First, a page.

The dog trainer is in to answer your questions. Alexandra Macias, owner and operator of the Long Beach-based Alex Macias dog training, will be sitting down and answering readers' pet-related questions.
My husband and I had to put one of our dogs down last week. Our surviving dog, Lily, has never been without him, and is now extremely depressed and not eating much. Is there anything we can do to make her happier and more comfortable?
I am so sorry about the loss of your dog. My deepest, heartfelt condolences go out to you and your husband. Losing a pet is not only tough on us humans, but can be devastating to our animals as well. Dogs grieve just like us. Lily is mourning, and needs some time to move on and get over the loss.
The most important thing is to let her grieve. It’s ok that she’s saddened by the death of her brother. Lily is confused, and incapable of fully comprehending what has happened. This makes dealing with her brother’s death tough for her. To help her cope, it’s extremely important to keep her daily routine as normal as possible. Keep her days the same. During times of uncertainty, a sense of normalcy and structure can be extremely comforting.
You may also want to consider increasing the number and duration of her daily walks. Walks will not only keep her mind working and occupied, but they will also increase her endorphin levels. Endorphins help us feel better, so make sure you keep her moving.
Give Lily a lot of extra love and attention, but not necessarily more food/treats. Many pet parents tend to give their surviving dogs more treats to try to make them feel better. Treats may make her happy in the moment, but they will ultimately just lead to her gaining weight. Ask your vet for some low calorie choices, and remember that your love and affection will make her just as happy as a treat will.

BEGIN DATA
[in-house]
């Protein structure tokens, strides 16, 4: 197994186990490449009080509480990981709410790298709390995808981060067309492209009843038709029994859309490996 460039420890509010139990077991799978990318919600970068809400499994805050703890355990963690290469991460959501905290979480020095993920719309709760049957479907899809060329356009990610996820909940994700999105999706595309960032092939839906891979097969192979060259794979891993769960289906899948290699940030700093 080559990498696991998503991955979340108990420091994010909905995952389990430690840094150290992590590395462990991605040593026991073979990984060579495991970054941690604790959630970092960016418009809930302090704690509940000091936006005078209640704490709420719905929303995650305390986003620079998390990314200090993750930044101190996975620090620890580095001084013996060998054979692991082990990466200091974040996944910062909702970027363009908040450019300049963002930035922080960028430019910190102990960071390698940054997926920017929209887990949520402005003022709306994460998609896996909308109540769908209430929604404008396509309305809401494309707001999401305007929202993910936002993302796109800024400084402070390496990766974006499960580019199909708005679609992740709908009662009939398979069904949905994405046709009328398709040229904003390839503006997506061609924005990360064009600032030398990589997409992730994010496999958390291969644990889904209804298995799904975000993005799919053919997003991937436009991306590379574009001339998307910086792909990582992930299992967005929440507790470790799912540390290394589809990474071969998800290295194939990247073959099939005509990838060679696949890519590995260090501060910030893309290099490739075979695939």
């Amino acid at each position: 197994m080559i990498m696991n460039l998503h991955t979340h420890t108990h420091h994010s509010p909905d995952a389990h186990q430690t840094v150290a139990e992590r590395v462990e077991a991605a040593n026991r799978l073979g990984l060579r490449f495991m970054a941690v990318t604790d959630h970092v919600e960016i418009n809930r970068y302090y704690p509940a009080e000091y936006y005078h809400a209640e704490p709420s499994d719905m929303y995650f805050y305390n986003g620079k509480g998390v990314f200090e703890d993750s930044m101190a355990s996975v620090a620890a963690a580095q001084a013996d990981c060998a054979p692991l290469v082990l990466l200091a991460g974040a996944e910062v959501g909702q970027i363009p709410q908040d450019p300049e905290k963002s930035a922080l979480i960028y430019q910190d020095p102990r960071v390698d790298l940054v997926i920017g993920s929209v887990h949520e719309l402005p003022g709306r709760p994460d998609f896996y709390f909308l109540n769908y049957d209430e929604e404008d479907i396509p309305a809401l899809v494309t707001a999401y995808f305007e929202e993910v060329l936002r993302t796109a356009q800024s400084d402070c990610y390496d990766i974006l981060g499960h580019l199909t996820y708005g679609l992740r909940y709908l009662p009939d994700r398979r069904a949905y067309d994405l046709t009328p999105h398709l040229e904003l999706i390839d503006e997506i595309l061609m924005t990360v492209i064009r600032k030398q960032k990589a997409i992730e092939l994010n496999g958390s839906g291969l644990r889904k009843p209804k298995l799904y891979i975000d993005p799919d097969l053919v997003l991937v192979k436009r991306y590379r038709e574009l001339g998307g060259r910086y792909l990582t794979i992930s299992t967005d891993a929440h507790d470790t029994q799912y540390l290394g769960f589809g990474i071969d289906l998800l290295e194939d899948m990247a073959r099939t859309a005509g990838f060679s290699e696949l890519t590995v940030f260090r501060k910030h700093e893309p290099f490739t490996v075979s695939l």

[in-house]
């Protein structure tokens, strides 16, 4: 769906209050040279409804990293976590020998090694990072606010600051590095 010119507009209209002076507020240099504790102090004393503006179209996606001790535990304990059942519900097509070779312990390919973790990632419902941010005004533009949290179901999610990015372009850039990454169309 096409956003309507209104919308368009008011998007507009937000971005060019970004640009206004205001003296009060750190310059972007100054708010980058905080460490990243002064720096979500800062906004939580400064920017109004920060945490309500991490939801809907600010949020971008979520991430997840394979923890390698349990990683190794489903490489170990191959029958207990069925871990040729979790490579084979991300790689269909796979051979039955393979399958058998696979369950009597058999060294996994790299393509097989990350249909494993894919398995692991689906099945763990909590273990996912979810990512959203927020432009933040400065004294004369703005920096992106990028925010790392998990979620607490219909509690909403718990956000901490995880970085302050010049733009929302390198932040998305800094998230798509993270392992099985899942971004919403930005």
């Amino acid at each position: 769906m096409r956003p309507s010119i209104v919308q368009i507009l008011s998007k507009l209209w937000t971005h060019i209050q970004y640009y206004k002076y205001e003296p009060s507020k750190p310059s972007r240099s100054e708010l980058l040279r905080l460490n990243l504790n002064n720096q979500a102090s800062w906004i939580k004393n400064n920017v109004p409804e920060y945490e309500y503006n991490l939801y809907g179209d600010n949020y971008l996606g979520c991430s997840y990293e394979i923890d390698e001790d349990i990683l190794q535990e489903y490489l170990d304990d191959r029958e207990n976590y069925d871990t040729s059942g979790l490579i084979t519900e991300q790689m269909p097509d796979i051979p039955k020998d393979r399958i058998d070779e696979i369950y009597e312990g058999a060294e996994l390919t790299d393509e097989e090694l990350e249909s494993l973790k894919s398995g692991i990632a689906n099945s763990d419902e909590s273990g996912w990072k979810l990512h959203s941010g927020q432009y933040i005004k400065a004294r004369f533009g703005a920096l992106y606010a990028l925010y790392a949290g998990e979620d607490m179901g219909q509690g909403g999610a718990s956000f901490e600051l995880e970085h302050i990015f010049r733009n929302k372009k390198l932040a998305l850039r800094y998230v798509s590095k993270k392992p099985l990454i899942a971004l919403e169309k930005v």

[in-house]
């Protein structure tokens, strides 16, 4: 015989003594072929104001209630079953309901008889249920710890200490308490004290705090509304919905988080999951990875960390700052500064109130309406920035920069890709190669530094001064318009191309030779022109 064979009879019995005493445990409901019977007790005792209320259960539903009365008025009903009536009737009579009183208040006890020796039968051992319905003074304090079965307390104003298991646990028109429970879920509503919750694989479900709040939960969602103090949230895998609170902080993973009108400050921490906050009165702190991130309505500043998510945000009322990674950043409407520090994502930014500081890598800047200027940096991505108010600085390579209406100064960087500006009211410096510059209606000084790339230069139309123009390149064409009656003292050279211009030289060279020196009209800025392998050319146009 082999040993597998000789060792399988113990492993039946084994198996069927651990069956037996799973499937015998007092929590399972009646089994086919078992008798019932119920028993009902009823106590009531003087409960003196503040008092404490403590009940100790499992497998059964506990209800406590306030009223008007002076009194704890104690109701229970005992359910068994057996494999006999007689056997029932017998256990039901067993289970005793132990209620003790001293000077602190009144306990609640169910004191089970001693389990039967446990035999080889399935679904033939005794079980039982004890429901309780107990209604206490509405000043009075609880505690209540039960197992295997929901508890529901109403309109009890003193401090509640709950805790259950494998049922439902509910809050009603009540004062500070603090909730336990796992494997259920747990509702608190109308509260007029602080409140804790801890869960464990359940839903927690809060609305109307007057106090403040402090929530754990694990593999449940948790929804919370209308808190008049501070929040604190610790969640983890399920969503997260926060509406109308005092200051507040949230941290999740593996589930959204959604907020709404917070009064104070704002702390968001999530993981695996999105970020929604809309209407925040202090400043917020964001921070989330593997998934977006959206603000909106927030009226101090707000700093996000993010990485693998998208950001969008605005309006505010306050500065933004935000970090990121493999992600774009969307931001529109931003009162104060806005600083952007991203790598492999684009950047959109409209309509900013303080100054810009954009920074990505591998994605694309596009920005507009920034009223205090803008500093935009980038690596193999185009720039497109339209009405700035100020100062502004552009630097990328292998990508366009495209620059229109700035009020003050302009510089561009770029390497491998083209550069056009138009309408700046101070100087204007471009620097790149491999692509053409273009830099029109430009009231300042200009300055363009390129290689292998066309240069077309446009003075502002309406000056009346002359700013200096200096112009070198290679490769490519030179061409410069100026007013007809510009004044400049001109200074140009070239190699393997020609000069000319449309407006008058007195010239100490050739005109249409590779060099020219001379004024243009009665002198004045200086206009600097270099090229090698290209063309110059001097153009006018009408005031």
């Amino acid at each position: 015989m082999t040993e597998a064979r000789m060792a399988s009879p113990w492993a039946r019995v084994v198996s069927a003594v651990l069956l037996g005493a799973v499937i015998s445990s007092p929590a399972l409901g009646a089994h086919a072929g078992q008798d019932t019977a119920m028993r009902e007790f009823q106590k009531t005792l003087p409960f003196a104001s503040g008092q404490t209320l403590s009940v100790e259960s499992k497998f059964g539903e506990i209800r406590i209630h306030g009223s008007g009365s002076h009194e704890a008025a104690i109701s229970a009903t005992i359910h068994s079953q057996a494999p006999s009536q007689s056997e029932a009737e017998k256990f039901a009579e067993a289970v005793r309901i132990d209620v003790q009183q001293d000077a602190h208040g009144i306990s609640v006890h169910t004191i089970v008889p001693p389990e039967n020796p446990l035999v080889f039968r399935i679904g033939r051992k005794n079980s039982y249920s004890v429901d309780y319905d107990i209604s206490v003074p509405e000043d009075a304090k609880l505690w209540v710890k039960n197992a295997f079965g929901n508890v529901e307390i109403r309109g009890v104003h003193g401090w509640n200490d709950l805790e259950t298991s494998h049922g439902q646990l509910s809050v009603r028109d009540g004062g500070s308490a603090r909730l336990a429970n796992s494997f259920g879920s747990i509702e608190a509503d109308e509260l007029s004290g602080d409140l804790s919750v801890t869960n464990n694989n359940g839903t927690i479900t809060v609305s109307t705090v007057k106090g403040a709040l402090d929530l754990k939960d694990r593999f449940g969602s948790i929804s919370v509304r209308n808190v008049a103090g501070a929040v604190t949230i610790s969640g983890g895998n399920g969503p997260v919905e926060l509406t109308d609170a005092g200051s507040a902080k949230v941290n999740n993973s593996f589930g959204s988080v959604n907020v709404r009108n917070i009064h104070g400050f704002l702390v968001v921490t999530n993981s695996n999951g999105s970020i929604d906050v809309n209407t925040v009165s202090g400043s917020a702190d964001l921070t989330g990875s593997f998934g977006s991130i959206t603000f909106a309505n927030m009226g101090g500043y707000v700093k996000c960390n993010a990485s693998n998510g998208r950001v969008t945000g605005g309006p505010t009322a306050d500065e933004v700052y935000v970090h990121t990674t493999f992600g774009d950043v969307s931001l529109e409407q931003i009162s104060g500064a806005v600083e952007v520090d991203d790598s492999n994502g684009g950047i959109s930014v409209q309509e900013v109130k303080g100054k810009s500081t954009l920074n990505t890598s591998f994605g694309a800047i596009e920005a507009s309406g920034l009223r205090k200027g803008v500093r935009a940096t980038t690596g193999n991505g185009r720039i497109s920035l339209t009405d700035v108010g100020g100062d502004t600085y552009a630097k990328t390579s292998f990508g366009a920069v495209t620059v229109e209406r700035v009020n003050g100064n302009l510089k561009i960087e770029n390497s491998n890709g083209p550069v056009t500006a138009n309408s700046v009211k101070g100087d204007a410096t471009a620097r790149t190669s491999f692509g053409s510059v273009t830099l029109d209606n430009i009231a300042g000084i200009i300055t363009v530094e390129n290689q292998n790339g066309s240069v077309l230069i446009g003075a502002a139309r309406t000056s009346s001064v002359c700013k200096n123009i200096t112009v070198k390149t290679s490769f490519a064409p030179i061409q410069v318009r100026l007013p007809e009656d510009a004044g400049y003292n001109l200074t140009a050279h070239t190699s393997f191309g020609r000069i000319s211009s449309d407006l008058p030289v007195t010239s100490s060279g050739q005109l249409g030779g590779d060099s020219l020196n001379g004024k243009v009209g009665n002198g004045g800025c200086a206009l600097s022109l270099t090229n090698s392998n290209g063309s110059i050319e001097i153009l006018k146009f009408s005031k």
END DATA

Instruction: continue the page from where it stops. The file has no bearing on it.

Keep in mind that Lily may panic being home alone, so think about asking a friend or family member to watch her while you’re gone for long periods of time. A doggie daycare may also be a fun and safe distraction for her while you’re at work. Give yourself and Lily lots of time to heal and process this loss, and understand that being upset is normal. If she needs some space, give it to her. Don’t worry if she secludes herself a bit.
I wish you the best of luck with Lily, and again, am so, so sorry for your loss. WOOF!
Alexandra (Alex) Macias has been a certified Dog Trainer and Behavior Specialist since 2008, and is the owner of Alex Macias Dog training, a Long Beach-based dog training company. To ask Alexandra questions for a future article, leave them in the comments below, or email her at email@example.com.